Get ready for mandatory porn site age checks, Brits. You read that right

Plus: 10Mbps right, extra Ofcom powers as Commons sniffs bill

Cheesy pic of man holding face in shame as accusatory finger emerges from display. Photo via Shutterstock

Digital Economy Bill The UK government is to lay its digital bill before Parliament today, which, among other things, is intended to create a legal right for every household to access 10Mbps broadband.

Age verification will also be required for people browsing pornographic websites, supposedly for the protection of children from online porn.

The Digital Economy Bill was first announced in the Queen's Speech earlier this year. It has the lofty aim of "mak[ing] the United Kingdom a world leader in the digital economy" via legislation.

The Bill also contains contentious plans to allow government departments to better share citizens' information between themselves. However, those proposals have been criticised for being too hastily introduced – despite a lengthy consultation process around the initial proposals.

The plan is to hold data sets to improve service delivery "while maintaining safeguards on privacy."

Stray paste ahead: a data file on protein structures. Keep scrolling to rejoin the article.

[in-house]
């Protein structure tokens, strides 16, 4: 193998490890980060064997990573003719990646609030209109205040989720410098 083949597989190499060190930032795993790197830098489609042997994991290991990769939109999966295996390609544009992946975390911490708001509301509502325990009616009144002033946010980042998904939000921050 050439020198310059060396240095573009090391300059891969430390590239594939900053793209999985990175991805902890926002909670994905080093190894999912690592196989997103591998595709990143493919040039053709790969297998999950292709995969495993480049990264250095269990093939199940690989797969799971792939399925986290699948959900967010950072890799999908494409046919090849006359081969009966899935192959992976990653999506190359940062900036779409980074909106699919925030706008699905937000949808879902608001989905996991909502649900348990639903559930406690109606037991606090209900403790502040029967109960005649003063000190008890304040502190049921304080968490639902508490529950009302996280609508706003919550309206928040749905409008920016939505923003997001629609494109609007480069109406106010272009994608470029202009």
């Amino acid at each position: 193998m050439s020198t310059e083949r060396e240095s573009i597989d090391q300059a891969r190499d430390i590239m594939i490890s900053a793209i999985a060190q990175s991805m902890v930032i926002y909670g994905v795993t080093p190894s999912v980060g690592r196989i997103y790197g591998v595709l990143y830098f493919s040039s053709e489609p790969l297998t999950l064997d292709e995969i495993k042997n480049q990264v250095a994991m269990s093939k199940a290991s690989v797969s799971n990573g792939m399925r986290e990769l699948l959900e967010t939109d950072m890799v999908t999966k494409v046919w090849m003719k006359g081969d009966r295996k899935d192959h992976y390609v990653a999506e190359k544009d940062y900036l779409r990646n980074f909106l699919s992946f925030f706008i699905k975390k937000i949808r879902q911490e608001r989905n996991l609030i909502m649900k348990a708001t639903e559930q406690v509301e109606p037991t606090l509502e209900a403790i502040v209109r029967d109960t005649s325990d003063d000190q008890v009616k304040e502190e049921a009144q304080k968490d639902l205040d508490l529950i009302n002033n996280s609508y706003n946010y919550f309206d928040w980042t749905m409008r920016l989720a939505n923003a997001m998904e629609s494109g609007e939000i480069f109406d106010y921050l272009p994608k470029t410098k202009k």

The government's intention is for public authorities to be able to share information and combat public sector fraud.

Along with the legal right for Brits to demand fast broadband services, the Digital Economy Bill will also introduce simplified rules for building broadband infrastructure via a new Electronic Communications Code. It aims to cut the cost of building mobile and superfast broadband infrastructure.

Under the bill, Ofcom will be granted more powers to make communications providers release data on customer complaints and broadband speeds, as well as powers to require communications companies to coordinate switching between suppliers on behalf of customers. It will also create a new right for consumers to receive automatic compensation when things go wrong with their broadband connections.

One aspect of the bill likely to be welcomed by consumers is a further crackdown on email spammers and nuisance callers by ensuring consent is obtained for direct marketing. The Information Commissioner will be empowered to impose fines on those who break the rules.

The Digital Economy Bill is being presented to the House of Commons today. ®

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